Jay Copp 2013-10-08 09:37:13
Lions are helping New Jerseyites and others recover from the epic storm that hit a year ago. Standing outside his damaged home, Dave Fesette holds his smartphone out in front of him and smiles wryly. The photo of the home in New Jersey featured in the online newspaper story looks eerily similar to his home. It is his home. His residence is “the poster child,” he says, of the devastation of Superstorm Sandy. A year ago the storm ravaged his two-story residence in Port Monmouth. The first floor filled with water, and the powerful winds tore off the roof, ruining the second floor as well. The newspaper story relates that the deadline for state grants available for homeowners impacted by the storm expires soon. Yet Donna and Dave Fesette have been unable to secure a grant. It’s confusing and maddening. They once were told the damage did not meet the minimum requirement, obviously not true. Then their paperwork was lost, says Dave. The Fesettes have 3-year old twins and an 8-year-old. Since Sandy, their lives have been turned upside down. They’ve lived nearby in a cramped apartment not designed for a family. Their steely resolve to do what it takes to regain their home has been severely tested. “This is a never-ending story. It’s even more heartbreaking now,” says Donna, who leans into their van parked in front of the house to check on the twins. “We were clueless early on. OK, we thought, we’ll get through this. We’re up against the state, the mortgage company. Now that we have Bill, he’s given us hope. He’s our miracle.” Adds Dave, who works in the events industry, “We’re losing faith and hope. Bill has restored our faith in humanity.” “Bill” is Bill Bechtoldt, who is here today to check on the Fesettes. Bechtoldt, relaxed and self-possessed, wears a bright yellow Lions shirt. Since Sandy, he’s logged two to four hours a day helping repair nearly 400 homes along and near the Jersey shore. Most have been fixed up by teenagers from across the country for the Jersey Shore Workcamp, a longstanding church-based volunteer group run by Bechtoldt. But many have been repaired by Lions from New Jersey or Lions who drove in on weekends from Pennsylvania and North Carolina. Lions clubs and districts also donated money for the repairs. Today two skilled volunteer laborers, here because of Bechtoldt’s connections, are working beneath the home, now elevated as a precondition of receiving federal relief. Bechtoldt, who talks often to the Fesettes and knows the details of their travails, hugs them before he leaves. “I want to get you back in here by October 1,” he promises. *** The beaches, bars and amusement parks along the Jersey shore reopened this past summer. But the neighborhoods remain an unsettling mishmash of abandoned or boardedup homes, half-repaired houses and restored homes. Dumpsters, barricades and yellow cautionary tape pockmark street after street, frequented by dusty pickup trucks and construction workers. Recovery is a work in progress. Sandy killed at least 125 people in the United States and caused more than $62 billion in damages. State and federal governments are scrambling to meet needs and restore a sense of normalcy. Lions have helped fill in some gaps, got people back on their feet and, most of all, lent a personal touch, a measure of decency and kindness in the wake of a devastating calamity. The LION accompanied Bechtoldt for a day as he visited homeowners he and other Lions have helped. The Jersey shore suffered a terrible blow, but it’s picked itself off the canvas and, though wobbly and still weakened, stands again. Bechtoldt smiles when told no sign signals the Jersey Shore Workcamp. The camp is run from his floral shop on a main street in Middletown, five miles from the sea and thus mostly spared from the wrath of Sandy. His business lost power for two weeks, terrible for business but fortuitous for distressed homeowners. “Gail [his wife] and I took a ride to check on the people we’ve helped in the past,” he says. A seaside town, nearby Keansburg took a direct hit. The surging waters breached the sand berm and walloped 10 blocks before meekly stopping at St. Anne Church. The amusement park on the bay was no match for Sandy. A solitary bumper car was found in the middle of a street blocks away. For months the massive parking lot adjacent to the amusement park was a crazed, surreal collection of ruined parts of homes. There was nowhere else to put debris. Prior to Sandy, Bechtoldt had supervised dozens of repair jobs in Keansburg, occupied by many lowincome, single-parent households. That includes Patti Faldetti, who works for the school district. She’s at work but Bechtoldt now knows her well enough that he’s comfortable entering the home when no one answers his knocks. His crew gutted her entire first floor, now gleamingly new. “The water was up to here,” says Bechtoldt, putting his hand at his throat. Disasters are no picnic, but the unexpected troubles that erupt in their aftermath often retraumatize people. Faldetti was told by her insurance company to not move a thing until it could get an examiner out. That took three weeks. “It was like living in sewage,” she says by phone from her workplace. There was no heat, and her pipes froze and burst. She came down with pneumonia and an infection. Her cat developed tumors. She also learned that FEMA required her to raise her home if she wanted federal aid. “It will look ridiculous. I’ll be living in a tree house,” says Faldetti, chagrined but fortified with a survivor’s humor. “I guess I’ll have a good view. I’ll be in the penthouse.” Bechtoldt wrangled with the insurance company and government officials for her. “Thank God for Bill. He’s my Clarence–from ‘It’s A Wonderful Life,’” she says. Next stop is the beautifully restored home of Ann Campbell, a demure 77-year-old woman. She’s been in her cinder block home in Keansburg since 1967 and lived alone since 1988, when her mother died. Before she retired from a job as a home health aide, she worked as a secretary at a busy insurance firm in New York City. The work was intense, but she handled it. “My replacement had a nervous breakdown after a few weeks,” she says matter-of-factly. On the wall is a plaque with a Bible verse from the book of Job, the blameless man who suffered terribly. “The rod of God is not on them,” the verse reads. The plaque is signed by the teenagers who worked on her home. “They said they’d write to me. I hope they do,” she says quietly Jim Groff of the Christiana Lions Club in Pennsylvania also worked on her home. Groff is a story by himself–have hammer, will travel. After Sandy, weekend after weekend, Groff and other Lions bid adieu to their jobs, families and hobbies and drove hundreds of miles armed with tools and the skills to repair homes. Groff, the owner of a restoration company, rebuilt a day care center in New York with Lions from New York. He toiled with Amish craftsmen on homes in Union Beach and Sea Bright in New Jersey. He helped fix up Campbell’s home, too. Today, for the first time, Campbell is seeing her new kitchen counter top in her brand-new kitchen. “Oh, my God,” she murmurs. For months Campbell has stayed with a kind friend. But the day is coming when she can move back. “This is my home,” she says simply. Bechtoldt, a Middletown Township Lion, drives with a fixed gaze on the road. An occupational hazard of postdisaster home repair are flat tires. He’s had six of them. “Debris was piled in the street. You couldn’t put it on the sidewalk,” he explains. A U.S. flag covers the door of the white-framed home where Bechtoldt parks. “Hi, it’s Bill,” he says, poking his head in the door and hugging Ronnie McCann, who wears a baseball cap. The interior is dark–but repaired. McCann got new subfloors, walls and electrical wiring. She almost lost her sister, who uses a wheelchair. As the water rushed in at night, McCann was able to get her sister on a platform on the stairs. The water rose to her sister’s neck, and she came down with pneumonia. McCann can now worry about more mundane matters. She shows Bechtoldt the cluttered bathroom. “I really need a medicine cabinet. There’s no place to put my stuff,” she tells him. “Give me a couple of days,” he assures her as he exits. Disasters are particularly hurtful to those with little means, those whose network of friends don’t extend into lawyers’ and government offices, those who sometimes don’t expect a fair shake from society. “I do a lot of comforting of people. I talk to insurance companies for them,” says Bechtoldt as he drives. “Some people at or below the poverty level don’t have the know-how to deal with these things.” Bechtoldt passes a long white van with a Lions logo that is stopped at a home. It’s headed to Camp Happiness, a haven for the blind. Life goes on after disasters–for good and bad. Bechtoldt tells the sad story of the next home on the itinerary. The husband, a contractor, got sick not long after Sandy and died. That left Bobbi Lariviere alone in a severely damaged home where their three children, now grown, once romped. “I’ve got all kinds of memories here,” says Lariviere. It’s not easy to pick up the pieces. “I try–with Bill’s help,” she says. The surge turned her home into a churning washing machine with her furniture as the load. “The dining room was floating. The living room was floating,” says Lariviere, who fled upstairs as her mind raced on what to do if the water followed her. The devastation, especially after her husband died, left her feeling powerless. “The first time I met her she started crying. She wouldn’t get out of the chair,” says Bechtoldt. Lions and others put in new walls, windows and a kitchen. “It’s 90 percent better. Everything is much better in some ways. It’s prettier,” she says. She and Bechtoldt trade small talk before he heads toward the back door, where he pauses. “I’ll see you on Saturday. We’ll get working on the back room,” he says as Lariviere nods. In his car Bechtoldt keeps a notebook of names and needs. At the floral shop he has a stack of business cards of contractors, government officials and Lions. He knows better than anyone that his contribution is representative of the volunteerism and cash donations of many others. A turning point for him was when the Chester Lions donated $25,000 for the repair projects, followed by $14,000 from the district governors in New Jersey. When funds or labor was needed, money or people materialized. Bechtoldt hurries behind the counter of his floral shop. He’s ready to allot the rest of his time today to his flowers and the beauty and comfort they provide to customers, an apt encore to the first portion of this Lion’s day. A Club Worthy of Its Name Thomas Edison lit the world with the light bulb. But the eponymous town in New Jersey where his lab was located went dark–and cell phones failed–after Sandy. Those technological setbacks did not deter the inventive Edison Visionary Lions Club. Chartered four years ago, the 38-member club was prepared for an emergency. It had followed the advice of LCI’s ALERT program in having ready an action plan. Five members also were graduates of FEMA’s Community Emergency Response Team (CERT) program. After Sandy hit, the club took seriously its role as responders. Members gathered nightly for more than a week at a command center–the home of Sabita Shah, the only member with a functional cell phone. A family friendly club with married couples who involve their children in service, Edison Lions helped run a shelter. They drove a caravan of cars and vans to distribute blankets to residents without heat. Because Sandy damaged the water plant, they worked with FEMA to distribute an astonishing 28,000 cases of water bottles at a nifty drive-through operation at a school. In the middle of it all was indefatigable Mahesh Chitnis, charter president. A management consultant, Chitnis knows local mayors and other elected officials, and he called them to relay concerns of residents. He even successfully contacted State Senator Barbara Buono, running for governor, about placing police barricades in a storm-compromised neighborhood plagued by theft. Service is part of his identity, says Chitnis, who was a Leo growing up in India. “It’s in my blood. It’s who I am. Lions have been a part of not only me but my family for a long time. Most of my social life is Lions. My friends are Lions,” says Chitnis, vice district governor. The next step for Lions is joining other nonprofits and government officials in long-term recovery and also planning for the next disaster. Lions are part of a county-wide recovery effort, and Chitnis wants to publish a handbook on what to do and who to contact after a large scale crisis. A lesson he learned was that in times of crisis people under stress often overlook the most fundamental needs. At a shelter he once chatted with an elderly woman who rambled on for 20 minutes about her predicament. “Do you need anything else?” Chitnis asked as she finished her story. She reflected for a moment and then excitedly told him, “Oh, yes, I need to charge my oxygen machine.” Lions Aid Victims Superstorm Sandy whipped Lions nationwide into a frenzy of relief and aid. Lions in New York and New Jersey provided food, water and blankets. When the weather turned sharply colder, they supplied generators for those without heat as well as hats and gloves. Lions in North Carolina used the boat of the district governor to ship food and water to residents stranded on Hatteras Island. Lions in Connecticut delivered several truckloads of food to pantries. Clubs nationwide held fundraisers for Sandy relief. Repaying New York Lions in kind for their assistance after a hurricane, Lions in Florida held a quilt drive. The support continued through the summer. Camp Marcella, a camp for blind children in New Jersey, held two sessions in July for children of victims of the storm. The camp was made possible by an LCIF grant, as were many of the relief efforts. LCIF mobilized $740,000 to help those affected by Sandy including a $100,000 Major Catastrophe grant. Community Spirit Buoys a Town Sayreville is not on the Jersey shore, but the wide Raritan River rolls through it on its way to the sea. The ferocious, double digit tidal surge produced by Sandy swept over entire neighborhoods. The tight-knit town of 42,000 was changed forever. FEMA has bought out 129 homeowners, and dozens more are expected. The scale of the destruction thrust Sayreville into the headlines. Governor Chris Christie visited, as did rocker Bon Jovi, a native. On a drive through Sayreville, Kevin Kosobucki and his fiancé, Dawn Myatt, offer a detailed narrative of the fates of homeowners. This family will never return. These folks are moving out after their son graduates high school this year. This couple lost two cars. This family’s repairs are almost finished. On some blocks the couple knows two or three family tales. Their familiarity is a product of being longtime residents–and through their service as Lions, especially after Sandy. The Lions’ couple keeps a Lions’ vision and hearing van in their driveway, and after the storm they loaded up its interior with donated food and cruised the streets. They knocked on doors to let people without power and spoiled food avail themselves of a free meal or two. “We broke the rules,” says Kosobucki with a grin, referring to the Lions’ ban on food inside the van. The mobile food operation complemented the emergency food pantry at a church, staffed by Lions and others. For 10 days after Sandy the van’s generator also came in handy. The couple posted a sign on their lawn that read “Lions Charging Station.” Hundreds came to re-activate their phones and laptops. Lions built a fire pit and erected a tent to deal with the elements. Before long, residents, out of sorts with their usual routines disrupted and their normal gathering places shut down, arrived for the company as well as the service. Teenagers particularly showed up in bunches. “I got a big hug from one lady. She said, ‘Thank you for looking after my son,’” says Myatt, president of the Sayreville Lions. Two months later, she came home to find at the door a lovely Christmas card, simply addressed “to the charging station family.” But not all is well a year later. Kosobucki and Myatt visit with Paul and Doris Emmons, in their early 80s. They’ve lived in their home for 55 years, and FEMA has offered them a buyout, probably their best option. “It’s terrible,” says Doris. “I lay awake at night thinking about it. Where will we go? It’s extremely emotional considering our age.” Age and longevity–those are facts of life that can’t be dismissed. As she talks, Doris sits in a chair more than a century old–her grandmother’s. Unfortunately, many of their other belongings were lost to the flood waters. But buried in debris outside, Paul miraculously found a Christmas ornament given to them by Doris’ mother when they were married 59 years ago. Outside the Emmons’ home, Kosobucki, the club’s second vice president, knows Lions can only do so much, but they do what they can. “We help them get through this. Talking to them lets them know people care,” he says. The Lions’ couple drive through another hard-hit neighborhood. They know what happened to who here, too. They know the story of Sayreville, the story of their neighbors and friends. The two Lions have a sense of living through historic times. The hardships people endure trouble them, but they are proud of having risen to the occasion as Lions. Recalling the days and nights of the crowds at her home, Myatt says, “I enjoyed it. I enjoy helping others.”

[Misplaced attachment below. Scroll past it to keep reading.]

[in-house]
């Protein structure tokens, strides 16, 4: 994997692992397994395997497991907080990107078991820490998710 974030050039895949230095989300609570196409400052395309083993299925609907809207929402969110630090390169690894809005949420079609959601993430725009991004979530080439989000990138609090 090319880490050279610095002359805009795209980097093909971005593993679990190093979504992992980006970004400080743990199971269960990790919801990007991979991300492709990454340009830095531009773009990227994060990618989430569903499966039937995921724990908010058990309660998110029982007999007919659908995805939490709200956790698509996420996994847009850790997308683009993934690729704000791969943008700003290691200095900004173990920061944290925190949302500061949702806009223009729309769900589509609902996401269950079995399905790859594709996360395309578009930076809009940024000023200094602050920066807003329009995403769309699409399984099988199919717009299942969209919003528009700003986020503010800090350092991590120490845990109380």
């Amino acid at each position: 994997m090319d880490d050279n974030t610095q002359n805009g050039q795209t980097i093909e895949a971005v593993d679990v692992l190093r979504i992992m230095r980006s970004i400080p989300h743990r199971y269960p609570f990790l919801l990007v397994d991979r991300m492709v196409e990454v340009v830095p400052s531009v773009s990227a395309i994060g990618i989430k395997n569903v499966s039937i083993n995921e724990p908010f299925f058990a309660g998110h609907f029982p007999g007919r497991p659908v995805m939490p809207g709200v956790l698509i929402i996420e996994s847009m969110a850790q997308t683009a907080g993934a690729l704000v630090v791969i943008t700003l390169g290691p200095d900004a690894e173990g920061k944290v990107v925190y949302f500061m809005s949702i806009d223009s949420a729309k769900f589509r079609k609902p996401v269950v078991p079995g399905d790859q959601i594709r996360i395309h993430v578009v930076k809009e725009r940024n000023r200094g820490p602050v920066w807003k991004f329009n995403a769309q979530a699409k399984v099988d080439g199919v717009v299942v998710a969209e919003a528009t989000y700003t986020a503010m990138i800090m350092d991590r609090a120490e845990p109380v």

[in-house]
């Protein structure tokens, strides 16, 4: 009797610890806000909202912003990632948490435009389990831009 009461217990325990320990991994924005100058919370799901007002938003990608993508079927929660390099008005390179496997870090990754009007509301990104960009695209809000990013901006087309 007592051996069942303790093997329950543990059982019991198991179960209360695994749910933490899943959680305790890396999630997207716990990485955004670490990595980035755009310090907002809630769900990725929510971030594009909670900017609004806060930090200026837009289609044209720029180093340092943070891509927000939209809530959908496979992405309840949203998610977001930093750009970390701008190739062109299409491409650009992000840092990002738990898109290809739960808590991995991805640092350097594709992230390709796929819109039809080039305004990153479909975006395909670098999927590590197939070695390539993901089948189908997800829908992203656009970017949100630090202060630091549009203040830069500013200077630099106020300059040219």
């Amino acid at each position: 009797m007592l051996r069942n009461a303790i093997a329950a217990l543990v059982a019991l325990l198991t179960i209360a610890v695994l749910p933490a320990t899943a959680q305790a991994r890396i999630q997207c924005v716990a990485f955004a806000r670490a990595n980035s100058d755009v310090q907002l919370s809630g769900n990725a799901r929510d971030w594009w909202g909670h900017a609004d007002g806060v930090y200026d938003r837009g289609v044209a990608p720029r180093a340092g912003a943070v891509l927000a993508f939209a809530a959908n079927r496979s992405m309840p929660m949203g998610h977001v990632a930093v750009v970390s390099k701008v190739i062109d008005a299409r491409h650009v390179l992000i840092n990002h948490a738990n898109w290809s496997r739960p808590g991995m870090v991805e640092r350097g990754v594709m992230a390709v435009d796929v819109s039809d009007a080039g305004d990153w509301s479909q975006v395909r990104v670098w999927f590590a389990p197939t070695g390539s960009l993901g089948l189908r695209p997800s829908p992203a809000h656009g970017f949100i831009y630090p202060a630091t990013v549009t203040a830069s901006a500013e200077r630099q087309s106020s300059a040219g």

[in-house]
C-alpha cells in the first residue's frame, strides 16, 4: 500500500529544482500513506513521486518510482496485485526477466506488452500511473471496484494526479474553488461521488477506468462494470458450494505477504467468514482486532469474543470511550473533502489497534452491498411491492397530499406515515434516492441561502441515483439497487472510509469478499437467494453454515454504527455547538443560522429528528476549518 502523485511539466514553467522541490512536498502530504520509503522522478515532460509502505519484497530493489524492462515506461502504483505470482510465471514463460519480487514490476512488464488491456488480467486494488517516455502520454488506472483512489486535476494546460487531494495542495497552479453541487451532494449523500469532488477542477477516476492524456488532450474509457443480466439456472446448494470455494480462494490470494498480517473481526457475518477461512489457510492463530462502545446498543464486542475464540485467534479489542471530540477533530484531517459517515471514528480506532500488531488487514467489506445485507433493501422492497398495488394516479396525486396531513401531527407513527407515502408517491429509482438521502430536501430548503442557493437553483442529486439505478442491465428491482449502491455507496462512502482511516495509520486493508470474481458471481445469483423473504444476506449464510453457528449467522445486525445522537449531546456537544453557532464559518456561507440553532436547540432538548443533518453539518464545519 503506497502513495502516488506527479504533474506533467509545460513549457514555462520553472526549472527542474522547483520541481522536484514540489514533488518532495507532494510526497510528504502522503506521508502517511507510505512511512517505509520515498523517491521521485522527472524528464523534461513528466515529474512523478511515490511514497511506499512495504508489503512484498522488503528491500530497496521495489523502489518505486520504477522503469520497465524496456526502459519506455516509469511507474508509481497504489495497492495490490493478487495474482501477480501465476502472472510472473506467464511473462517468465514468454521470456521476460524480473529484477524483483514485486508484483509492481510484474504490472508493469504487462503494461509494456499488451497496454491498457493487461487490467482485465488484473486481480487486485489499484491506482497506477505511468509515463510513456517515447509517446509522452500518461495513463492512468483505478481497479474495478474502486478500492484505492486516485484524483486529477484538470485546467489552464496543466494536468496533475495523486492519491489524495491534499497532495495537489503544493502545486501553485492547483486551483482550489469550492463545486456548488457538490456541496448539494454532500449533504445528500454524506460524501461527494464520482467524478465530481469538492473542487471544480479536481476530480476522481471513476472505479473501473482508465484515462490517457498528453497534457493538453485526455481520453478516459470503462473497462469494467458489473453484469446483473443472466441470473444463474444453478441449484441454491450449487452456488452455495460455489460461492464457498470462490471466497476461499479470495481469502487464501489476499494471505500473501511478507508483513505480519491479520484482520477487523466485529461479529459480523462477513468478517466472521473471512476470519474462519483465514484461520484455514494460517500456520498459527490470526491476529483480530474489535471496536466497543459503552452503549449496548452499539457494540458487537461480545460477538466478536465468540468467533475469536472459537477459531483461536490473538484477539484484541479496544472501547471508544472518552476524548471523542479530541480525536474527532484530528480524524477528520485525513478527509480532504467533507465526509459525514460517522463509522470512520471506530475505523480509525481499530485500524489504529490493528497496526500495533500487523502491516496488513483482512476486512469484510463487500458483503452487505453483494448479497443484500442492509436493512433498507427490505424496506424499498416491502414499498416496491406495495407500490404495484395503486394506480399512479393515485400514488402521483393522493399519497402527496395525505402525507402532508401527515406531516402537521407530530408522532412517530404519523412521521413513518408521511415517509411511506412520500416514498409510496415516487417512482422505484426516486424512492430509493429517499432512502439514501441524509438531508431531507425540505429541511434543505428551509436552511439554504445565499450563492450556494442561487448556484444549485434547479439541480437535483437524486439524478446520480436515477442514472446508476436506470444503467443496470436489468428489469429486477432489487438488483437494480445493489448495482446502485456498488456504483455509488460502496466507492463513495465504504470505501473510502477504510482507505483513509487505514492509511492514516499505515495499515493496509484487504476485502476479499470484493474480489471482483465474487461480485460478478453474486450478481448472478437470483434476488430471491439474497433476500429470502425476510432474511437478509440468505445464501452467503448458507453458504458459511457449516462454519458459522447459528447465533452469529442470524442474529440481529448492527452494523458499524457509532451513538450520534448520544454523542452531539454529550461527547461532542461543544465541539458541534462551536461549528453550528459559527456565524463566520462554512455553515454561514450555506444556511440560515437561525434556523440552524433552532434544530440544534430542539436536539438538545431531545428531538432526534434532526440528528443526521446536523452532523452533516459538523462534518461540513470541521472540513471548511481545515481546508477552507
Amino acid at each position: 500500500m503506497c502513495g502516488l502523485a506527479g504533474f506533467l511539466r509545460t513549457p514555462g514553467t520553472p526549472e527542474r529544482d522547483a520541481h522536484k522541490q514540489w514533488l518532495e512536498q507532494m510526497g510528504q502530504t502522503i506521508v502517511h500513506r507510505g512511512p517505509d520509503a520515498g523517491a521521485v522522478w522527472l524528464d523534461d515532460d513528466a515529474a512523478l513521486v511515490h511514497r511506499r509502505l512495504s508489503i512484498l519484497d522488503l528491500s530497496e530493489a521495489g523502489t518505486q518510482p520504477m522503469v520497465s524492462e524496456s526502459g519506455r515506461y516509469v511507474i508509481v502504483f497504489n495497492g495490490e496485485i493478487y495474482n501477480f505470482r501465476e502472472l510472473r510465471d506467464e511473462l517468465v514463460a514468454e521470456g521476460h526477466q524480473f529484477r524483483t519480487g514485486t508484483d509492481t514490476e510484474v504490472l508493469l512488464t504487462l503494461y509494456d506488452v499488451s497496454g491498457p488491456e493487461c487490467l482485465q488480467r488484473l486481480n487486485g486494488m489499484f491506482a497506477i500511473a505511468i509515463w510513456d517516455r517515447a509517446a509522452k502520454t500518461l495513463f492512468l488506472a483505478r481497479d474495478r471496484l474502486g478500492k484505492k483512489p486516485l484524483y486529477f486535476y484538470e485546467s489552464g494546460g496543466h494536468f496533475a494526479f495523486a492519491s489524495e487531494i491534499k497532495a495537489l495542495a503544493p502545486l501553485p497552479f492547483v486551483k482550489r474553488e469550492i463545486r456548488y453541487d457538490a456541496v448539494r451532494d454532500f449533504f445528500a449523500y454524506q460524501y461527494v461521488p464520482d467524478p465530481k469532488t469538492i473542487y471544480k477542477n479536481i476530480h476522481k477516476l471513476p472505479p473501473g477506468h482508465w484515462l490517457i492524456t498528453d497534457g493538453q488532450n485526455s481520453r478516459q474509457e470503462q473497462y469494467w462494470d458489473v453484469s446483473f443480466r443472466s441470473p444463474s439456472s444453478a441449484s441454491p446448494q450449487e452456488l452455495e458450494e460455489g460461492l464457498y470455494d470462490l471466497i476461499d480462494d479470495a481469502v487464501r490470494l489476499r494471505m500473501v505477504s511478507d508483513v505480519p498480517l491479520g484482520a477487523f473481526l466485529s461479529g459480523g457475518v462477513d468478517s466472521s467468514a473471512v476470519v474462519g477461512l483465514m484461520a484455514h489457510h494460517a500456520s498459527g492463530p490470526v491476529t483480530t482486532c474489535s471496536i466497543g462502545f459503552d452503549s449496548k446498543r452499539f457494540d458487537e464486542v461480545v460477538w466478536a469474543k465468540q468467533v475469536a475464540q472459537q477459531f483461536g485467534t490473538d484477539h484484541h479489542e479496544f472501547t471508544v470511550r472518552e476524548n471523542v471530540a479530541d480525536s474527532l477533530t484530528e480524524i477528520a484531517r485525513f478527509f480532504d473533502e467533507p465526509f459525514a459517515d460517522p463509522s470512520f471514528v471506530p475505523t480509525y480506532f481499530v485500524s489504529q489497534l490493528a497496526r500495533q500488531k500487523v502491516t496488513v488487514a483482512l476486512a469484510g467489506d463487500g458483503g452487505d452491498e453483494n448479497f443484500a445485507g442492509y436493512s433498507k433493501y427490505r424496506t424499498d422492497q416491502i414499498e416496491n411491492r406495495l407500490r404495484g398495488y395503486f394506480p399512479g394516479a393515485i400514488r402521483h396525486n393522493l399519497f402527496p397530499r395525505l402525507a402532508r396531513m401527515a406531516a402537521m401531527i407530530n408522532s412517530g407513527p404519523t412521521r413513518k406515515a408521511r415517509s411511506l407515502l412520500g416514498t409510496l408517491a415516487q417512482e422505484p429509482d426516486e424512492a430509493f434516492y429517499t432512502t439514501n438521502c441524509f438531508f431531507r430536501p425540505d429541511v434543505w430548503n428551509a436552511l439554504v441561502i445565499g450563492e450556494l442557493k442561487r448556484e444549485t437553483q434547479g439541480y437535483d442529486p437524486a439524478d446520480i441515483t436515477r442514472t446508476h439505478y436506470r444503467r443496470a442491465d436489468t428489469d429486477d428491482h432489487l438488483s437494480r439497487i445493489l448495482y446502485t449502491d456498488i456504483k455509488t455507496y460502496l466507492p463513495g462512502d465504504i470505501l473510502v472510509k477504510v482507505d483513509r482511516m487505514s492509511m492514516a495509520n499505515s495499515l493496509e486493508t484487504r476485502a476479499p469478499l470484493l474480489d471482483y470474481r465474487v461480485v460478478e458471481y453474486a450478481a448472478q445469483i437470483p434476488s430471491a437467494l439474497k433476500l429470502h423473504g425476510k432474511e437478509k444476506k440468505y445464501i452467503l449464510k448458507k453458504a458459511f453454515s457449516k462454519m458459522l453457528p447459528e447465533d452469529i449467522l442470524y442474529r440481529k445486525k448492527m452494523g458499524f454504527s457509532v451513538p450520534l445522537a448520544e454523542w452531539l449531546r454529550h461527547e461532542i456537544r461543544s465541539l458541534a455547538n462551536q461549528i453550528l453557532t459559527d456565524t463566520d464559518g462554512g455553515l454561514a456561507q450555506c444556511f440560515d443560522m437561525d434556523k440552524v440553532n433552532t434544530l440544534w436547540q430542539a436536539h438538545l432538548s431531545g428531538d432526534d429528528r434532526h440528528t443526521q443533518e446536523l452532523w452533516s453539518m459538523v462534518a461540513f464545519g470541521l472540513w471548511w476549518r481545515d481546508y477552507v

Published by International Association of Lions Clubs . View All Articles.